Temple Sinai was demolished in 1977 and replaced with a parking lot despite public outcry and the Historic District Landmarks Commission’s efforts to protect it.
An 1885 guide to New Orleans proclaimed that
Temple Sinai, Jewish, a graceful and most imposing structure, is situated on Carondelet, between Delord and Calliope streets, and is, without a doubt, the most beautiful edifice of the kind in the United States, combining grandeur with simplicity so appropriately that the beholder is charmed.¹
The synagogue was constructed in 1871-72 for a newly established Reform congregation that included some of the city’s wealthiest Jewish citizens.² Designed by local architect Charles Lewis Hilger, it was prominently sited near Lee Circle, and its twin Byzantine-style towers could be seen from miles away.³ In 1928, the Temple Sinai congregation moved to a new temple Uptown on St. Charles Avenue and Calhoun Street and sold its old building to the Knights of Pythias.⁴ The Motion Picture Advertising Company purchased and remodeled the structure to serve as its headquarters in the 1930s.⁵
In 1977, owner Katz and Besthoff Inc., whose modern K&B Plaza is adjacent to the site, was issued a permit to demolish Temple Sinai and in July began removing the roof. In response, the nascent Historic District Landmarks Commission (HDLC) issued a stop-work order because the temple had been nominated for local landmark status, and numerous preservation groups and local architects also protested the demolition.⁶ Yet, when the owners then filed suit against the City, the judge ruled in favor of the plaintiff and Temple Sinai was destroyed.⁷ Bruised by this major architectural loss, the HDLC soon successfully designated several local landmarks in order to protect them from a similar fate, including the nearby St. John the Baptist Church, Howard Memorial Library, and Confederate Memorial Hall.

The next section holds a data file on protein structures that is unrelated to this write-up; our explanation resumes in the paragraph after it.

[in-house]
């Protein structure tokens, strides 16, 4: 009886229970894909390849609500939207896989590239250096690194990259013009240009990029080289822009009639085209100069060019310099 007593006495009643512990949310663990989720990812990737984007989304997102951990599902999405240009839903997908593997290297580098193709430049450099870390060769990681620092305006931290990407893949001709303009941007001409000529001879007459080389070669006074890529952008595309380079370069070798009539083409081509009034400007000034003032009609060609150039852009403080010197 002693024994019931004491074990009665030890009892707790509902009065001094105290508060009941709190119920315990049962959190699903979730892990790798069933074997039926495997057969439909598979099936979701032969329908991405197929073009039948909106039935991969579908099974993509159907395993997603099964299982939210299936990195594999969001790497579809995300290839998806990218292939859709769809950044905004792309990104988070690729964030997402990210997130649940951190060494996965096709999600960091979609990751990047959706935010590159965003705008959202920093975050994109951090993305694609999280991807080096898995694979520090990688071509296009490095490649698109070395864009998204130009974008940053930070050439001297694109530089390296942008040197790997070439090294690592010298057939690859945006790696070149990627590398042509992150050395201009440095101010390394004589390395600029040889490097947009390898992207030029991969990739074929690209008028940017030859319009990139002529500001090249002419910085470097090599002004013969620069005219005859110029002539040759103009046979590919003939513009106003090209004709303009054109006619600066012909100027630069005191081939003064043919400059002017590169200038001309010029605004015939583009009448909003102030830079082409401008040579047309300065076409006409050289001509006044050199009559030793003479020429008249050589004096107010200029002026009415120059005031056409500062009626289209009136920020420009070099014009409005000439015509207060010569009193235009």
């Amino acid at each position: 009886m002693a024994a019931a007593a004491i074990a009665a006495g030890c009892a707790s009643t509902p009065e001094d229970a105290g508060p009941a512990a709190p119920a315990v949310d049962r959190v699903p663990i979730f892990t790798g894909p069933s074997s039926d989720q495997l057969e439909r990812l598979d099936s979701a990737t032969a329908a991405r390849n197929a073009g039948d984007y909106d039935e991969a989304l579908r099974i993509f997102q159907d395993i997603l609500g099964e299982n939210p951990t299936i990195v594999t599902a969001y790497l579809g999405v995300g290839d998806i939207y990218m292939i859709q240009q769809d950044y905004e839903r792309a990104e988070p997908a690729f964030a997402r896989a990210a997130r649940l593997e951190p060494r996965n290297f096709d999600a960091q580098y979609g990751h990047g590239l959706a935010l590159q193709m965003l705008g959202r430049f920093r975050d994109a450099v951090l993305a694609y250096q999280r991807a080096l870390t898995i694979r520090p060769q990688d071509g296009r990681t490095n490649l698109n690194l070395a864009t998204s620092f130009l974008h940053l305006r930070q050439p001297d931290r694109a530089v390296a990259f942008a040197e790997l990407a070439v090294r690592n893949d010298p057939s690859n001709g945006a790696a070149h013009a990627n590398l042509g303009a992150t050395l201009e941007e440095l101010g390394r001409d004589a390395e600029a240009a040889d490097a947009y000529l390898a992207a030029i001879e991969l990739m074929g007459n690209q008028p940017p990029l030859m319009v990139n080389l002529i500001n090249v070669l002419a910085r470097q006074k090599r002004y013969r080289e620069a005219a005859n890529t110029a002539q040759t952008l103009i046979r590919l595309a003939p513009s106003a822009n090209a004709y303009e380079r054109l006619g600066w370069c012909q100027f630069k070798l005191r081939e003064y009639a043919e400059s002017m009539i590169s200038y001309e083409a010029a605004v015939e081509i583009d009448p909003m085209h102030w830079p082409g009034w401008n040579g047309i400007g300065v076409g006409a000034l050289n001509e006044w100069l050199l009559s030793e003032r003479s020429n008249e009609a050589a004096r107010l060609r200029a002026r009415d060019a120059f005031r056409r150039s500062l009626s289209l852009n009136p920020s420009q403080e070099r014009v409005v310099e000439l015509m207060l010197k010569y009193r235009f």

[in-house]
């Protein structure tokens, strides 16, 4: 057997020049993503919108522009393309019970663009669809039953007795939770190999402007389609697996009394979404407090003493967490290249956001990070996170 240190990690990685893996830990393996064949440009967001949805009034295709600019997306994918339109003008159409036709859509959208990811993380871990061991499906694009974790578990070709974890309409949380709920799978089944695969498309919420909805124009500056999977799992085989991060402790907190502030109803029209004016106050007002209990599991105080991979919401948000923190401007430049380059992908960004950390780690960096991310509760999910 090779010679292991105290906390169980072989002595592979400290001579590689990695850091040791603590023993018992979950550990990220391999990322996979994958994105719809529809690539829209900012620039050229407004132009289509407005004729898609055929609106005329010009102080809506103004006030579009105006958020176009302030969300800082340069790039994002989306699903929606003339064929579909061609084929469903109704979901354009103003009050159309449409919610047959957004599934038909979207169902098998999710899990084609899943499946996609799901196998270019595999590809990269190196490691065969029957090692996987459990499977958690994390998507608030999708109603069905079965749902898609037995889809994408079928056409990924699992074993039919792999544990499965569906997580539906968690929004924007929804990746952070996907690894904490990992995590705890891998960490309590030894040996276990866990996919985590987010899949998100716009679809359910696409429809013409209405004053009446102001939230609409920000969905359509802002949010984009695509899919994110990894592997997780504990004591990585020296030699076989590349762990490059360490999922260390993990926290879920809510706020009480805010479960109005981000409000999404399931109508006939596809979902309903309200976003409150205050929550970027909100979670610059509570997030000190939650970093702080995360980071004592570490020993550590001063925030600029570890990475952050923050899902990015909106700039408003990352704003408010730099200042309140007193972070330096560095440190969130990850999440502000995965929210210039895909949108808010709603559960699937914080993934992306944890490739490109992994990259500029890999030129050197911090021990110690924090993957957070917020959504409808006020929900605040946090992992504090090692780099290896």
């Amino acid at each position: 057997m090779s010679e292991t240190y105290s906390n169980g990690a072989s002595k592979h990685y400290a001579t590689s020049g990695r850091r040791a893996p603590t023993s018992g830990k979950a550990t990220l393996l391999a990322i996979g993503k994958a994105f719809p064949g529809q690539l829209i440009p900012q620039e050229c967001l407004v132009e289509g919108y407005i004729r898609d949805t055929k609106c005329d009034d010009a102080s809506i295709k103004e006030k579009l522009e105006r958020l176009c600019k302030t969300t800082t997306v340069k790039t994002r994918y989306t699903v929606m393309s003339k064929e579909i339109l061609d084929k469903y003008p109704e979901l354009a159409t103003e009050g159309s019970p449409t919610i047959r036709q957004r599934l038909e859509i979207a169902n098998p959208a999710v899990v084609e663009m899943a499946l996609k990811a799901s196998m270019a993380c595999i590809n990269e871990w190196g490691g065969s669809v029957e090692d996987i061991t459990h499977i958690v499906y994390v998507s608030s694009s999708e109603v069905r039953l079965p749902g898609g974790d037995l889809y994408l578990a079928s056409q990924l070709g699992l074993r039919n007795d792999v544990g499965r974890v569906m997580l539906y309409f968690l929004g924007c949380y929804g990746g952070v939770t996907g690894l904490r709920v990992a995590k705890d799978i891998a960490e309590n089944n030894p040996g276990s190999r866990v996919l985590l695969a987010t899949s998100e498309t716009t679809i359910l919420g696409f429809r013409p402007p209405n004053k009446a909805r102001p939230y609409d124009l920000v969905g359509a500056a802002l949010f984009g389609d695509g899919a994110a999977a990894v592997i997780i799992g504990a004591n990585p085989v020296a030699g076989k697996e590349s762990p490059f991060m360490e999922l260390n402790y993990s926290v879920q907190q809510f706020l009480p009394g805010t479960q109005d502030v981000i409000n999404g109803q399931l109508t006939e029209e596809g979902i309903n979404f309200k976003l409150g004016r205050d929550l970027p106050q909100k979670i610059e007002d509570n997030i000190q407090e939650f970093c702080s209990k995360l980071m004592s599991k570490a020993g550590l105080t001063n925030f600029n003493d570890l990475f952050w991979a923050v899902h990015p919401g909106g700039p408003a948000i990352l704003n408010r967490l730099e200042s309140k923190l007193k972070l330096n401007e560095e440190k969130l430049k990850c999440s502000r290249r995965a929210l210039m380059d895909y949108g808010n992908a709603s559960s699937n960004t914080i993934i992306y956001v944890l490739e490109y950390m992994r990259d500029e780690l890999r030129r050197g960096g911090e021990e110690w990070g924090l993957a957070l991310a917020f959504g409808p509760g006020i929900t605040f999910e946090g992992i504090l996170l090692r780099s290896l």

1. William Head Coleman, Historical Sketch Book and Guide to New Orleans and Environs (New York: Will H. Coleman, 1885), 69.
2. Emily Ford and Barry Stiefel, The Jews of New Orleans and the Mississippi Delta: A History of Life & Community Along the Bayou (Charleston: The History Press, 2012), 83.
3. Christine Moe, “Temple Sinai,” Preservation Press 4 no. 1 (Oct 1977): 6.
4. “New Temple Sinai Dedicated in Rite by Congregation,” The Times-Picayune, November 3, 1928.
5. “Old Temple Sinai to be Remodeled for New Tenants,” The Times-Picayune, May 6, 1936.
6. Joyce Davis Robinson and Frank Washington, “Groups Oppose Temple Sinai Demolition,” The Times-Picayune, July 3, 1977.
7. Moe, “Temple Sinai.”
Suggestions for Additional Reading and Research
Korn, Bertram Wallace. The Early Jews of New Orleans. Waltham, MA: American Jewish Historic Society, 1969.
Temple Sinai Records. Louisiana Research Collection, Tulane University.